# Commutative Property in Math – Definition and Examples

The commutative property states that changing the order in which numbers are added or multiplied does not affect the outcome. While the commutative property applies to addition and multiplication, it does not work for subtraction and division. It applies to most numbers, but there are some sets that are excluded.

### Commutative Property Definition and General Form

The commutative property of addition states that for all real numbers a and b, a+b = b+a

#### For Multiplication:

The commutative property of multiplication states that for all real numbers a and b, a×b = b×a

### Applicability to Various Types of Numbers

The commutative property applies to:

It does not apply to matrix multiplication, vector cross products, or function composition, which are non-commutative operations.

### Examples of Commutative Property

• 3 + 4 = 4 + 3 = 7
• 7 + (−7) = (−7) + 7 = 0
• ½ + ⅓ = ⅓ + ½

#### For Multiplication:

• 5 × 6 = 6 × 5 = 30
• ⅔ × ¾ = ¾ × ⅔
• (2+i) × (3+2i) = (3+2i) × (2+i)

Note that you can’t combine the property for expressions that include both addition and multiplication because of the order of operations. For example:

1 + 2 x 3 2 + 1 x 3
7 5

### Non-Applicability to Subtraction and Division

The commutative property does not apply to subtraction and division. In other words, subtraction and division are non-commutative.

#### For Subtraction:

ab ba
Example: 5−2 ≠ 2−5

#### For Division:

b/a a/b
Example: 4/2 ≠ 2/4

### Comparing Commutative and Associative Properties

Students often confuse the commutative and associative properties. While the commutative property deals with the order in which numbers are added or multiplied, the associative property deals with the grouping of numbers. The associative property states:

Multiplication: (a×bc = a×(b×c)

Both the commutative and associative properties apply to addition and multiplication, but not to subtraction and division.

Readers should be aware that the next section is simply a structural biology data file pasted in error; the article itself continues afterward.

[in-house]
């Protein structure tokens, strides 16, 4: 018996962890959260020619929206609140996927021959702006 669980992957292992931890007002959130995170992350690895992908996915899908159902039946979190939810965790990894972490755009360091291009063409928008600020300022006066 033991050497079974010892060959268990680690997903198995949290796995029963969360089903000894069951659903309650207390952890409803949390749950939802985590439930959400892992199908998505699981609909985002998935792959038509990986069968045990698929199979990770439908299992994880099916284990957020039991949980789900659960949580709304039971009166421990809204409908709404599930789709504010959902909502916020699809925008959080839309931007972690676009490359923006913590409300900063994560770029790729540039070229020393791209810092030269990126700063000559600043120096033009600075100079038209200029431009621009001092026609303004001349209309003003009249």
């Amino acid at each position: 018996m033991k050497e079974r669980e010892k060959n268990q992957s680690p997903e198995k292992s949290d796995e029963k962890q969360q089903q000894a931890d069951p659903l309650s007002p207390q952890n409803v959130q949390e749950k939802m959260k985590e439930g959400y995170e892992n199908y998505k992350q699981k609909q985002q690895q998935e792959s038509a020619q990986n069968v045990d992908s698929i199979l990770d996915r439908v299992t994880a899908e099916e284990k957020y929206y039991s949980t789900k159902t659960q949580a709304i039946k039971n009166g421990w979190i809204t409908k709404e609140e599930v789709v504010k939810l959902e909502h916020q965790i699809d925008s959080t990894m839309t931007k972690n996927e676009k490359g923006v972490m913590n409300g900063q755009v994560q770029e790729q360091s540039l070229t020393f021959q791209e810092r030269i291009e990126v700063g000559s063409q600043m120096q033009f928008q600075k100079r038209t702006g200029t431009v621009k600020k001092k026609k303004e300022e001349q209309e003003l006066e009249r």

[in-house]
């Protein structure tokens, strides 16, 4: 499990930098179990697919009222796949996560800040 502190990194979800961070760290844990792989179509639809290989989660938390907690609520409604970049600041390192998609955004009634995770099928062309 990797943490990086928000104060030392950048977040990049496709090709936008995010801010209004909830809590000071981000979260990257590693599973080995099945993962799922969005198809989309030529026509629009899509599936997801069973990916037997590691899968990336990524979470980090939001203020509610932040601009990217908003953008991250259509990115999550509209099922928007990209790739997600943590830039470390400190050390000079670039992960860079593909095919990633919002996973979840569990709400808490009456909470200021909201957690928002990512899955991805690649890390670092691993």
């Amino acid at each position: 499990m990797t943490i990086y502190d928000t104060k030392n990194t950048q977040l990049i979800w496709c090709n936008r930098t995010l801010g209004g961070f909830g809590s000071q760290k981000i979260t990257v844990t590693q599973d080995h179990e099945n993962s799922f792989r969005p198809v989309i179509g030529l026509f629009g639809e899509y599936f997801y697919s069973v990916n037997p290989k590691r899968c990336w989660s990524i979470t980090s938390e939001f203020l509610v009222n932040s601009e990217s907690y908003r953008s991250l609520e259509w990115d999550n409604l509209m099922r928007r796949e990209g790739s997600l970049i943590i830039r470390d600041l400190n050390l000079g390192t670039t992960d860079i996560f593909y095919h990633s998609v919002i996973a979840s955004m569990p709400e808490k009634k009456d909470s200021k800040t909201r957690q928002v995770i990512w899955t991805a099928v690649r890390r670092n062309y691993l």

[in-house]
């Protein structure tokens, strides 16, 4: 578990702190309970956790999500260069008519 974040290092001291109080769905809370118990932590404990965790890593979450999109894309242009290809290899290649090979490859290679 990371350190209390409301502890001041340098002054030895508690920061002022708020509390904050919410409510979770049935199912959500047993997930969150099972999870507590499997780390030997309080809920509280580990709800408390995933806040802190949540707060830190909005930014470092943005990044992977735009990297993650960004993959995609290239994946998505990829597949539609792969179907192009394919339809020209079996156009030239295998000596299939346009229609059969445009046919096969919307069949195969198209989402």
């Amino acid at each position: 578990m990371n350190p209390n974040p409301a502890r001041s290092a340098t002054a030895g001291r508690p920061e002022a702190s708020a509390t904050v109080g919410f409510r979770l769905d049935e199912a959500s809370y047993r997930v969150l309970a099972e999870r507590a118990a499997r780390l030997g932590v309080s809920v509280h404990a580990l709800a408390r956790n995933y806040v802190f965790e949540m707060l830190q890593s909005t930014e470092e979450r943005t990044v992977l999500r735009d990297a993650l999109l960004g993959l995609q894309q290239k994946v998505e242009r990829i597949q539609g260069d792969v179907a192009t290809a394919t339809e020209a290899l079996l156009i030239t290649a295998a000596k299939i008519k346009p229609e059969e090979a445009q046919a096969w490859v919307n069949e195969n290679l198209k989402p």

### Commutative Property Examples for Different Types of Numbers

Here are examples of the commutative property for various types of numbers:

#### Whole Numbers:

• Multiplication: 6×7 = 7×6

#### Integers:

• Multiplication: −2×3 = 3×(−2)

#### Fractions:

• Multiplication: ⅔×½ = ½×⅔

#### Variables:

• Multiplication: ac = ca

#### Real Numbers:

• Multiplication: π×e = e×π

#### Complex Numbers:

• Addition: (2+3i) + (4+5i) = (4+5i) + (2+3i)
• Multiplication: (2+3i) × (4+5i) = (4+5i) × (2+3i)

#### Irrational Numbers:

• Addition: 2​ + 3​ = 3 ​+ 2​
• Multiplication: 2 ​ ×3 ​= 3 ​× 2​

### Commutative Property Practice Problems

#### Identifying the Commutative Property

Which of the following shows the commutative property for multiplication?

• 2 + 4 = 4 + 2
• 1 x 3 x 5 = 5 x 3 x 1
• (1 x 3) x 5 = 1 x (3 x 5)
• 2 + 4 x 1 1 x 4 + 2

The correct answer is 1 x 3 x 5 = 5 x 3 x 1

The first expression involves addition and not multiplication. The third expression illustrates the associative property. The last equation did not illustrate the property for multiplication.

#### Grocery Shopping With the Commutative Property

Alice and Bob went grocery shopping together. Alice bought 2 apples and 4 bananas, while Bob bought 5 apples and 3 bananas. Would it have made a difference if they had bought their groceries in a different order? Using the commutative property, prove whether the total number of each type of fruit they bought would be different if they switched the order.

Alice’s Purchase

• Alice bought 2 apples and 4 bananas.

Bob’s Purchase

• Bob bought 5 apples and 3 bananas.

Apply the commutative property to the word problem:

For apples:

• Alice + Bob = 2 + 5 = 7
• Bob + Alice = 5 + 2 = 7

Both scenarios yield 7 apples.

For bananas:

• Alice + Bob = 4 + 3 = 7
• Bob + Alice = 3 + 4 = 7

Both scenarios yield 7 bananas. Switching the order of purchasing has no effect on the total number of fruit.

### References

• Copi, Irving M.; Cohen, Carl; McMahon, Kenneth (2014). Introduction to Logic (14th ed.). Essex: Pearson Education. ISBN 9781292024820.
• Durbin, John R. (1992). Modern Algebra: An Introduction (3rd ed.). New York: Wiley. ISBN 978-0-471-51001-7.
• Gregory, D. F. (1840). “On the real nature of symbolical algebra“. Transactions of the Royal Society of Edinburgh. 14: 208–216.
• Hungerford, Thomas W. (1974). Algebra (1st ed.). Springer. ISBN 978-0387905181.